Brits are confused about the carbon cost of their food and would back “carbon calories” on their food packaging, a new campaign has claimed.
A report, commissioned by energy drink brand TENZING, found that a new generation of shoppers are climate conscious but are often faced with conflicting advice.
According to the report, the public wants to make informed choices about the products they buy and feel misinformed about the enviromental impact of their food choices. A further 20 per cent said carbon labels would help change their consumer behaviour.
The brand has now launched a month-long campaign, called Knowvember, which urges brands to declare their emissions with carbon counts.
A product’s “carbon calories” are calculated based on factors such as packaging, where and how ingredients are sourced, and how it is manufactured.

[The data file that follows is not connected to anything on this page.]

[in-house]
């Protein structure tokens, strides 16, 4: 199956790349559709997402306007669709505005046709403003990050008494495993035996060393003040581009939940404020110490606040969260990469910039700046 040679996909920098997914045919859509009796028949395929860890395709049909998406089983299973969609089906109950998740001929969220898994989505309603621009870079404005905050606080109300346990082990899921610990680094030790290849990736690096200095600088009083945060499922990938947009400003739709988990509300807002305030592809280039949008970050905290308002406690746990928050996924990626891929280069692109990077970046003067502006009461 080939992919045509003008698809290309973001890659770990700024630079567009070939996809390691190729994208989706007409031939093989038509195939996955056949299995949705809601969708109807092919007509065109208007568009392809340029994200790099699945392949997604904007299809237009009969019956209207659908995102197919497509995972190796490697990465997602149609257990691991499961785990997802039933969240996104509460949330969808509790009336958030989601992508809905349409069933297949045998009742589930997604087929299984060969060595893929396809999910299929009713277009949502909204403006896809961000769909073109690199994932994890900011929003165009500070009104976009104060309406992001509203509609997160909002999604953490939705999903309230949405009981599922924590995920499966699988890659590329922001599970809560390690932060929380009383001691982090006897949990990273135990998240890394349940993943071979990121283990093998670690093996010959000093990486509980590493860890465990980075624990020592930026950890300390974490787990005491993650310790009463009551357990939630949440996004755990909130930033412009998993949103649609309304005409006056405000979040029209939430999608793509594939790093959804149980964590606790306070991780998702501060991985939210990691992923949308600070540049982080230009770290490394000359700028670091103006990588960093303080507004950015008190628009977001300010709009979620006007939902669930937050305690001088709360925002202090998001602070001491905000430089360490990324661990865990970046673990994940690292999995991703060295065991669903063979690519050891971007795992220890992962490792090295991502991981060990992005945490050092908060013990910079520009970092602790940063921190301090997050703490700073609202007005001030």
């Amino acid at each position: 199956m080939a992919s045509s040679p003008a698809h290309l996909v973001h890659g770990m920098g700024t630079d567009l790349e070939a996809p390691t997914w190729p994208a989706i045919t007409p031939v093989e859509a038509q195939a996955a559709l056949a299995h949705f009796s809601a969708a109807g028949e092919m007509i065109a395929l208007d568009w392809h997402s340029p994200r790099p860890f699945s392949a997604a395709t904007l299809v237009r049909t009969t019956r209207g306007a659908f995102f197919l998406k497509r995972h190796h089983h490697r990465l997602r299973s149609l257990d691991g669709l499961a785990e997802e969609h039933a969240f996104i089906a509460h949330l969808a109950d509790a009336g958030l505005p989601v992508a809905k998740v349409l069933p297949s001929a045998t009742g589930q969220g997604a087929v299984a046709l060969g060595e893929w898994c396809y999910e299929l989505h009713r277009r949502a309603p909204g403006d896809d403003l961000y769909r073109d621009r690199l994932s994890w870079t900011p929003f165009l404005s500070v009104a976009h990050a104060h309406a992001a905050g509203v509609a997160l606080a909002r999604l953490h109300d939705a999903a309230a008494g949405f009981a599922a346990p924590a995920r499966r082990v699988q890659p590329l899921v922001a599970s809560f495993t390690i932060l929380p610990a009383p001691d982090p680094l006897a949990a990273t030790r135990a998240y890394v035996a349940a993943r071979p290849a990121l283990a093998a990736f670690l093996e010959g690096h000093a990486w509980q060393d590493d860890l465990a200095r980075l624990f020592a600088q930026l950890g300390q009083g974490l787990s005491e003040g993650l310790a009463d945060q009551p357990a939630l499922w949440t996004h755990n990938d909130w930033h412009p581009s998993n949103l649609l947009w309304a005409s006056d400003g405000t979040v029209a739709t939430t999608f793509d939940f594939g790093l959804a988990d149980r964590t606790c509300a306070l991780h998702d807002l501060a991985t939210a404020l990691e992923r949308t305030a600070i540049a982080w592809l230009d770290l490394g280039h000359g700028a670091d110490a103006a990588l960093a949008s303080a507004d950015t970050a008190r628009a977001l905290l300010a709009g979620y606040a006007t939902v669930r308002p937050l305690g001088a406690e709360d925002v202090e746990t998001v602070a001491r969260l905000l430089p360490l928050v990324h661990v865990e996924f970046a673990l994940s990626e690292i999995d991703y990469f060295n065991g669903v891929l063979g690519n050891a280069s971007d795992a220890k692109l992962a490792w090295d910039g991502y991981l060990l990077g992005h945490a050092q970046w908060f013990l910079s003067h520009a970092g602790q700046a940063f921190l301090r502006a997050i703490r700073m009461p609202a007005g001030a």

Among the brands signed up to the campaign are Oatly, Wahaca, and coffee chain Benugo.
Huib van Bockel, CEO of TENZING, said: “The UK government has committed to be net zero by 2050.
“The food and drink industry contributes to over 25 per cent of emissions and yet we’re still one of the only businesses taking responsibility for our footprint. Why are there still so few businesses being transparent about their carbon impact?
“If food labelling leads to a healthier diet, then carbon labelling can lead to a healthier planet.
“Knowvember is all about transparency and we need transparency on every shelf to accelerate change.”
Climate intelligence platform CarbonCloud uses its carbon footprint mapping software to calculate the footprint of each product, which is then put on the label, under the campaign.
“We’ve already helped over 65 food businesses to go climate-transparent with consumers and suppliers,” said its CEO, David Bryngelsson.
“Climate disclosures will be regulated, and if we can make transparency from end to end the norm, together, we can help the world to reach net zero.”